British Crackdown On Middle Eastern Drugging Continues

Oct 1, 2013 - 7:21 AM

Concerns are growing about the intended purpose—and who was going to administer them—of illegally imported equine drugs seized from Sheikh Mohammed’s Dubai government airplane at Stansted airport in the United Kingdom on May 3.

The haul, allegedly worth thousands of dollars, included medicines with uses in the type of athletic and orthopaedic management issues frequently associated with endurance horses, substances banned from any kind of equine use in the United Kingdom, and others that a leading veterinarian had not even heard of, as well as substances under prohibited Federation Equéstré Internationale anti-doping rules.

There is particular concern about Tildren (tildronic acid) which has legitimate use in promoting healthy bone but was discovered in large quantities—100 doses—on the plane.

“A diagnosed case would probably receive just one or two doses a year,” said Keith Chandler, council member and former president of the British Equine Veterinary Association. “Tildren would have a shelf life of 18 months, so I don’t understand why any barn of 70 or even 140 sport horses would require to hold so much.”

The Stansted haul, which Sheikh Mohammed only learned about from recent media reports, also included Pentosan Gold, a potent anti-inflammatory and cartilage stimulant used in joint treatment and not detectable in dope tests, Naquapaste, an orally administered corticosteroid, Sarapin, an pitcher plant extract, also undetectable, which relieves nerve pain, and Dexaphenylarthrite solution, an anti-inflammatory corticosteroid. These are all banned under any name in the U.K.

There were also 20 doses of Carbocaine, a local anaesthetic associated with nerve-blocking, and three other products used in injections into joints as well as a range of anti-inflammatories including phenylbutazone, flunixin meglumine and dexamethasone.

Middle Eastern owners have come under scrutiny after a flat-racing drugging scandal this spring at the Moulton Paddocks facility of Sheikh Mohammed, the world’s leading racehorse owner, in Newmarket. Then in August, officials from the Veterinary Medicines Directorate in England seized a large quantity of drugs from Moorley Farm East, a Newmarket farm used as the European base for the Maktoum family’s endurance horses.

This spring it emerged that the FEI was being lobbied by the Swiss and other European equestrian federations to clean up doping in Middle Eastern endurance. 

The Dubai endurance stables of Sheikh Mohammed and other members of the Maktoum family have been implicated in 24 FEI Tribunal cases since 2005. Sheikh Mohammed’s junior wife is current FEI President Princess Haya of Jordan and her clean sport campaign has been undermined by this alleged “conflict of interest.” It was recently cited by opponents to the plan of FEI regional chairs for her to stand for a third term as president of the FEI, which Princess Haya has now declined.

The Stansted haul was first reported by Horse & Hound on Sept. 5, but not picked up by specialist racing media for nearly a week.

A spokesman for Princess Haya, said Sheikh Mohammed was unaware of the Stansted seizure until he saw media reports. “He was deeply troubled by this development and immediately asked Princess Haya to take action to ensure that these kinds of management failures never happen again,” he said.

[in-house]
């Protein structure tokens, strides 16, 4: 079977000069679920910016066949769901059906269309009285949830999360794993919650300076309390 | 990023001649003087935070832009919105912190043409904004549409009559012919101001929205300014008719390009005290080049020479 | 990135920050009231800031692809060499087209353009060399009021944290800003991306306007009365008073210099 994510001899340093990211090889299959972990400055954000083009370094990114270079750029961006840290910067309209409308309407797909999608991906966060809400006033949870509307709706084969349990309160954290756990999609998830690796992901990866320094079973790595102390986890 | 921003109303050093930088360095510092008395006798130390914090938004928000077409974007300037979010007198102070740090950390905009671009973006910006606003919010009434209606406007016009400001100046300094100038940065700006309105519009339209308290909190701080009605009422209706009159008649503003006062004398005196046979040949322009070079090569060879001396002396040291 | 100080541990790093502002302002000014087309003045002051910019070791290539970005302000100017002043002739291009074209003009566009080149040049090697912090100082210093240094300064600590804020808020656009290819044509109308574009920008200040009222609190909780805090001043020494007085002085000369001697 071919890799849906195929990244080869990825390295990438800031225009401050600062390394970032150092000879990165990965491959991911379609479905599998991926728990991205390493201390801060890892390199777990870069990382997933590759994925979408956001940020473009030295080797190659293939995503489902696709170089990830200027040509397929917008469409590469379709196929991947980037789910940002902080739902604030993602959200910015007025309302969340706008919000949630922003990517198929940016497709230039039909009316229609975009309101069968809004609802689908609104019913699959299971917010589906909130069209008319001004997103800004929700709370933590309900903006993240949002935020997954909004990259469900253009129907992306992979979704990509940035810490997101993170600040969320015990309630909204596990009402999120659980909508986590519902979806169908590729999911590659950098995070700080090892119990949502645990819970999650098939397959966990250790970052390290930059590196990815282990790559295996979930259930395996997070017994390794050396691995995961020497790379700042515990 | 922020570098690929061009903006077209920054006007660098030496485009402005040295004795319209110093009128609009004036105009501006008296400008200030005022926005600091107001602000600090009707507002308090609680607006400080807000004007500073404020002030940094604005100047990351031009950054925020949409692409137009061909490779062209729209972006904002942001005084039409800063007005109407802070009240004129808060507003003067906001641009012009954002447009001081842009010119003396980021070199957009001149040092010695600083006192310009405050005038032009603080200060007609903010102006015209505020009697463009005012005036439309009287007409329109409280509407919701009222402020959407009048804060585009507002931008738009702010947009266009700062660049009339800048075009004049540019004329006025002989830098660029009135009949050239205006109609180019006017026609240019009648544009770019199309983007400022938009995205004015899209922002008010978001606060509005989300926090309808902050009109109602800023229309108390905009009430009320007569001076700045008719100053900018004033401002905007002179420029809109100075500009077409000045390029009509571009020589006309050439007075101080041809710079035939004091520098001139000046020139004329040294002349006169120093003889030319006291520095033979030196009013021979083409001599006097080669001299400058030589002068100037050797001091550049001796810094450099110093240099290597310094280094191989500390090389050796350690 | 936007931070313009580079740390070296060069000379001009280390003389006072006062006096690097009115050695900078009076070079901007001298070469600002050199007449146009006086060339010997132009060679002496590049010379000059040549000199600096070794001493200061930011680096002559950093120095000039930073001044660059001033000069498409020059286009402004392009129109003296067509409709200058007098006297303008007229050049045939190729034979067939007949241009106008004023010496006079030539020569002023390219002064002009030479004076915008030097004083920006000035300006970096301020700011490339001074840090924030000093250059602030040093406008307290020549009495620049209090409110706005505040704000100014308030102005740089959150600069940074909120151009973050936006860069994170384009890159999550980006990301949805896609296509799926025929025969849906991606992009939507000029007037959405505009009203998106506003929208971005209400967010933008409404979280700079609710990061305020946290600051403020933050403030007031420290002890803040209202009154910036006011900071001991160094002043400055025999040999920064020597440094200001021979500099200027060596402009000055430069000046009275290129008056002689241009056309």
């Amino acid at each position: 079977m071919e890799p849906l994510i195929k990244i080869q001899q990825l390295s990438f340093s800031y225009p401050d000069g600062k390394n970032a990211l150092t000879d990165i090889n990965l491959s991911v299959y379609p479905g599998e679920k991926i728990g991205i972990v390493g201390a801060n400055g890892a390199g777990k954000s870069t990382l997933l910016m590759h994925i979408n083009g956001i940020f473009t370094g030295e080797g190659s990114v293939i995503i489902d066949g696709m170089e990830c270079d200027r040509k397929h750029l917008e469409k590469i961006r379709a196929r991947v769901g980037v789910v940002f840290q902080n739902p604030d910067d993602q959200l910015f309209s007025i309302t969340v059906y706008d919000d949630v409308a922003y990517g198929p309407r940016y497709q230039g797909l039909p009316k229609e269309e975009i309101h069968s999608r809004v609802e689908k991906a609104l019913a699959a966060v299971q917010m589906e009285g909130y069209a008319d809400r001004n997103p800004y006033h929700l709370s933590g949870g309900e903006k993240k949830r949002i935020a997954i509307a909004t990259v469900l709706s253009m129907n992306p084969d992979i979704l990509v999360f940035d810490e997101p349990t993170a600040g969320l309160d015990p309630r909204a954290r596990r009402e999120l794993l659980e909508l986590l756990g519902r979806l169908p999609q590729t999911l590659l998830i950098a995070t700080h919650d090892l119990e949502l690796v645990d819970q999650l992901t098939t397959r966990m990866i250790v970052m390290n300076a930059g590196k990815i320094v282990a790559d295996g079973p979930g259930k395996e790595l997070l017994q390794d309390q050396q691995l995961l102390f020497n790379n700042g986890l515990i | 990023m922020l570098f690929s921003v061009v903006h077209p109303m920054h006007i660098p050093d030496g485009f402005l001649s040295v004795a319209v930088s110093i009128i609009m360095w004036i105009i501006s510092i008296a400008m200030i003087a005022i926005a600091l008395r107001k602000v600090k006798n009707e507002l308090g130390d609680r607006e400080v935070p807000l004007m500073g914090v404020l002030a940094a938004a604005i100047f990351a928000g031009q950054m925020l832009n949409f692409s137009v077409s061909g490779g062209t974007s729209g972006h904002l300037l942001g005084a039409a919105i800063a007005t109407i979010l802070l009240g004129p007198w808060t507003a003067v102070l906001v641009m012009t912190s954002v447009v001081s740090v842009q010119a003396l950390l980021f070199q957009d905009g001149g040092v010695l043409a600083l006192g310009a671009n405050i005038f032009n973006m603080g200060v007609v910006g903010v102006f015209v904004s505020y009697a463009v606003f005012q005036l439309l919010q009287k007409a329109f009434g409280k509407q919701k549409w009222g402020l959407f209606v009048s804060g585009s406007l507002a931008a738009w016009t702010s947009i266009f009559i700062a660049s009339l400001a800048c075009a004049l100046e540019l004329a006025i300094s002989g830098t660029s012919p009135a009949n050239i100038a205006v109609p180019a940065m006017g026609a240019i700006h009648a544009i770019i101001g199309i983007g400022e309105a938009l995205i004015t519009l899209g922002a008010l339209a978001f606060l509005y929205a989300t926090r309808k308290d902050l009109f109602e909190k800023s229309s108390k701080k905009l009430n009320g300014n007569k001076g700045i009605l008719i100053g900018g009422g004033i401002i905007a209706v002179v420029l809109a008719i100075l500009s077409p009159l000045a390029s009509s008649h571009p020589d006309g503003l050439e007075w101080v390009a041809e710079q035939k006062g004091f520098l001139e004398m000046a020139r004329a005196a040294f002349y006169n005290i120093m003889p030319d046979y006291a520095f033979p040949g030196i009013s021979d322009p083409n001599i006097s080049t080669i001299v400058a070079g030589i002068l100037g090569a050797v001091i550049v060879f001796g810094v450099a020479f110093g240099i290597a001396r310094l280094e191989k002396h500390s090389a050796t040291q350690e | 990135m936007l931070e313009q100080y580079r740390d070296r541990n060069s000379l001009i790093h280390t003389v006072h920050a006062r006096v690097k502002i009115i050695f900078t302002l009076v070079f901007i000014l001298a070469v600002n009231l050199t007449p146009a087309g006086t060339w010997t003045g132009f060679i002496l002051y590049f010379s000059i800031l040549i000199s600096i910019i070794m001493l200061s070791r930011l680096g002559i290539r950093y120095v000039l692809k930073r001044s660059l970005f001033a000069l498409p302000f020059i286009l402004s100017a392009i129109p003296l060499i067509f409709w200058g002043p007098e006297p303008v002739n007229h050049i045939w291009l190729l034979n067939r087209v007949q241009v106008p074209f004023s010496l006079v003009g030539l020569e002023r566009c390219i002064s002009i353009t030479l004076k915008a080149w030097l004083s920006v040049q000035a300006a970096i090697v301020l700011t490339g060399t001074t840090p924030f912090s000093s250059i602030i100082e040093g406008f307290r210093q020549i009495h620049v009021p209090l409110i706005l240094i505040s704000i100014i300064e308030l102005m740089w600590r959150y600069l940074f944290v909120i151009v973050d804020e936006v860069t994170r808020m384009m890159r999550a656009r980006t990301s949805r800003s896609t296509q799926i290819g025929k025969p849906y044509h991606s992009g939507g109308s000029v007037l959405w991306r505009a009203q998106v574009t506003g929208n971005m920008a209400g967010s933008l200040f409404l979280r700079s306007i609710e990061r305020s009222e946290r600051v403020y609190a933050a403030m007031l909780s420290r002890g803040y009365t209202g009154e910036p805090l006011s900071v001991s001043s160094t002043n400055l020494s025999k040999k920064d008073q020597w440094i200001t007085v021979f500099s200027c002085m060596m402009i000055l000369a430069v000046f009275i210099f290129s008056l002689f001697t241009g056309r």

The trainer at Moorley is Spanish rider Jaume Punti Dachs, who won the European title at Most in the Czech Republic in September. In a press statement, Punti Dachs initially dismissed the Moorley haul as consisting of medicines similar to those legitimately available in the U.K.

However, both Keith Chandler and Swiss equestrian federation president Charles Trolliet, also a vet, have seen list of medicines taken in both hauls and said the contents and quantity were not representative of a medicine cabinet you would expect in a professional stable. Trolliet described the anti-inflammatory and analgesic products as the “classic endurance cocktail, not an emergency kit while waiting for the vet.”

Chandler added: “Unlicensed drugs have not passed the U.K.’s stringent safety and efficacy tests and therefore there is a risk that they could cause serious harm to horses.

“This sort of illegal importation puts at risk our whole system of medicines control and has potentially damaging knock-on effects for the availability of licensed medicines,” Chandler continued.

It is also illegal for any non-members of the Royal College of Veterinary Surgeons to practice in the U.K. or to administer injectables, even if they are well qualified as vets in other countries. (Special waivers were made for vets accompanying team horses to London last year for the Olympic Games).

Last week the RCVS checked a list of foreign vets previously understood to have worked at Sheikh Mohammed’s British stables for short periods. None of them were recognized as being members of the MRCVS, though a spokesman said this could result from names being misspelled.

Princess Haya is due to meet the former London Metropolitan police commissioner Lord Stevens, who helped set up the FEI’s clean sport integrity unit, on Oct. 1. 

Princess Haya issued directives on Sept. 12 to all of Sheikh Mohammed’s stable managers and trainers, plus his transport company Janah Management, setting out a new process for procurement and auditing of veterinary medicines and enforcing the employment of personnel properly licensed by the appropriate jurisdiction.

She concluded: “All managers are required to sign a declaration that they are fully satisfied that all reasonable efforts are being made to ensure the safety of the horses.

“I wish for all managers to accept the responsibilities that their position bestows on them and to ensure all efforts are made to protect the good name of the Maktoum family at all times.”  









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